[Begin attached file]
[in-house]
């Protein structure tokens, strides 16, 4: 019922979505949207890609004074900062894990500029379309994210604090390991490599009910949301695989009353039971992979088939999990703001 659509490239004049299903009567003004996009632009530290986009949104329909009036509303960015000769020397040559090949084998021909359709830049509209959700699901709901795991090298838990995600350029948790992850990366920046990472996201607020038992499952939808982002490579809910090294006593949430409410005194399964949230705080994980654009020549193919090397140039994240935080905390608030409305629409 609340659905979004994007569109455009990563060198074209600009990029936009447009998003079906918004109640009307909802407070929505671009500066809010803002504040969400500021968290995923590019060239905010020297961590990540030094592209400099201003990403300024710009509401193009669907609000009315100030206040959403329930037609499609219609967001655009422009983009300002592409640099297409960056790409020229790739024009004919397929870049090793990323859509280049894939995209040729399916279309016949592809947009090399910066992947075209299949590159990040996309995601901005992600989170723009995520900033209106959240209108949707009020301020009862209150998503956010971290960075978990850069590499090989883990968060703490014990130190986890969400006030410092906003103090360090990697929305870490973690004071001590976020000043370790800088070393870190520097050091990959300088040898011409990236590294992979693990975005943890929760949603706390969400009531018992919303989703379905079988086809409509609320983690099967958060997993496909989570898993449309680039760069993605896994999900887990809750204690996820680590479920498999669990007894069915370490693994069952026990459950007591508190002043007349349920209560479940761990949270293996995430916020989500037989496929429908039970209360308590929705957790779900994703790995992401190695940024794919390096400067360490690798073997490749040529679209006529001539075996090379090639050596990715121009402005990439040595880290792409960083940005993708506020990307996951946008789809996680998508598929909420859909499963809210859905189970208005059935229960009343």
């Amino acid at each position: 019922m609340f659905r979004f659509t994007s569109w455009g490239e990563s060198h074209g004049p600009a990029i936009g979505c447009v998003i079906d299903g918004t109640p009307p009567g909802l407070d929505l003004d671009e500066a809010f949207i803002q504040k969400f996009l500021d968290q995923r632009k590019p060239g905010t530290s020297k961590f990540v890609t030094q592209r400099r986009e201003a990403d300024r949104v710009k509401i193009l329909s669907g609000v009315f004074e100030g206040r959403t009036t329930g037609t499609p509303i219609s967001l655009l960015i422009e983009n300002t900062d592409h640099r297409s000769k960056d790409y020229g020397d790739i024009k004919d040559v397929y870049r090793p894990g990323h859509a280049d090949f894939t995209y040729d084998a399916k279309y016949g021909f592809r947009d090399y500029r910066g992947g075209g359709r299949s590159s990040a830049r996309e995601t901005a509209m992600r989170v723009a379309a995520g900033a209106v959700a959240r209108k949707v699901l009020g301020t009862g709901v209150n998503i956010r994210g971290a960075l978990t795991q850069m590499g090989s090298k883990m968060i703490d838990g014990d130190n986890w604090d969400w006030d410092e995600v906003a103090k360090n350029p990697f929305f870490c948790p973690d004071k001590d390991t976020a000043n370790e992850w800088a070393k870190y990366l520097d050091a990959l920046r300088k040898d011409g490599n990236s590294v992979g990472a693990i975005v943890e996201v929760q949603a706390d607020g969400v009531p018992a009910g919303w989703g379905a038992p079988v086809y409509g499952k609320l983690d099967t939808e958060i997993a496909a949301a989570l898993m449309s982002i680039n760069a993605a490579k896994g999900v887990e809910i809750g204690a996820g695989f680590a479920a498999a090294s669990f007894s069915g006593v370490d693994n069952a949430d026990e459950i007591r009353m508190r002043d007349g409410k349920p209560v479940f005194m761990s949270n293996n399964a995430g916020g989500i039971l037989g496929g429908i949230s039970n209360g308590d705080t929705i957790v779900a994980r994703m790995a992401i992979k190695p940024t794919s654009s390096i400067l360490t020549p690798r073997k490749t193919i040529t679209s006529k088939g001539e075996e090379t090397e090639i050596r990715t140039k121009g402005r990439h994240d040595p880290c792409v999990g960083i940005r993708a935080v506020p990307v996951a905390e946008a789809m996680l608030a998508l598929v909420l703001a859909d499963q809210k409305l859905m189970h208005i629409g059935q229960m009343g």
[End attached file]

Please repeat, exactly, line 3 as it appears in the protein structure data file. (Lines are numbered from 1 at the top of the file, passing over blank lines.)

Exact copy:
């Amino acid at each position: 019922m609340f659905r979004f659509t994007s569109w455009g490239e990563s060198h074209g004049p600009a990029i936009g979505c447009v998003i079906d299903g918004t109640p009307p009567g909802l407070d929505l003004d671009e500066a809010f949207i803002q504040k969400f996009l500021d968290q995923r632009k590019p060239g905010t530290s020297k961590f990540v890609t030094q592209r400099r986009e201003a990403d300024r949104v710009k509401i193009l329909s669907g609000v009315f004074e100030g206040r959403t009036t329930g037609t499609p509303i219609s967001l655009l960015i422009e983009n300002t900062d592409h640099r297409s000769k960056d790409y020229g020397d790739i024009k004919d040559v397929y870049r090793p894990g990323h859509a280049d090949f894939t995209y040729d084998a399916k279309y016949g021909f592809r947009d090399y500029r910066g992947g075209g359709r299949s590159s990040a830049r996309e995601t901005a509209m992600r989170v723009a379309a995520g900033a209106v959700a959240r209108k949707v699901l009020g301020t009862g709901v209150n998503i956010r994210g971290a960075l978990t795991q850069m590499g090989s090298k883990m968060i703490d838990g014990d130190n986890w604090d969400w006030d410092e995600v906003a103090k360090n350029p990697f929305f870490c948790p973690d004071k001590d390991t976020a000043n370790e992850w800088a070393k870190y990366l520097d050091a990959l920046r300088k040898d011409g490599n990236s590294v992979g990472a693990i975005v943890e996201v929760q949603a706390d607020g969400v009531p018992a009910g919303w989703g379905a038992p079988v086809y409509g499952k609320l983690d099967t939808e958060i997993a496909a949301a989570l898993m449309s982002i680039n760069a993605a490579k896994g999900v887990e809910i809750g204690a996820g695989f680590a479920a498999a090294s669990f007894s069915g006593v370490d693994n069952a949430d026990e459950i007591r009353m508190r002043d007349g409410k349920p209560v479940f005194m761990s949270n293996n399964a995430g916020g989500i039971l037989g496929g429908i949230s039970n209360g308590d705080t929705i957790v779900a994980r994703m790995a992401i992979k190695p940024t794919s654009s390096i400067l360490t020549p690798r073997k490749t193919i040529t679209s006529k088939g001539e075996e090379t090397e090639i050596r990715t140039k121009g402005r990439h994240d040595p880290c792409v999990g960083i940005r993708a935080v506020p990307v996951a905390e946008a789809m996680l608030a998508l598929v909420l703001a859909d499963q809210k409305l859905m189970h208005i629409g059935q229960m009343g």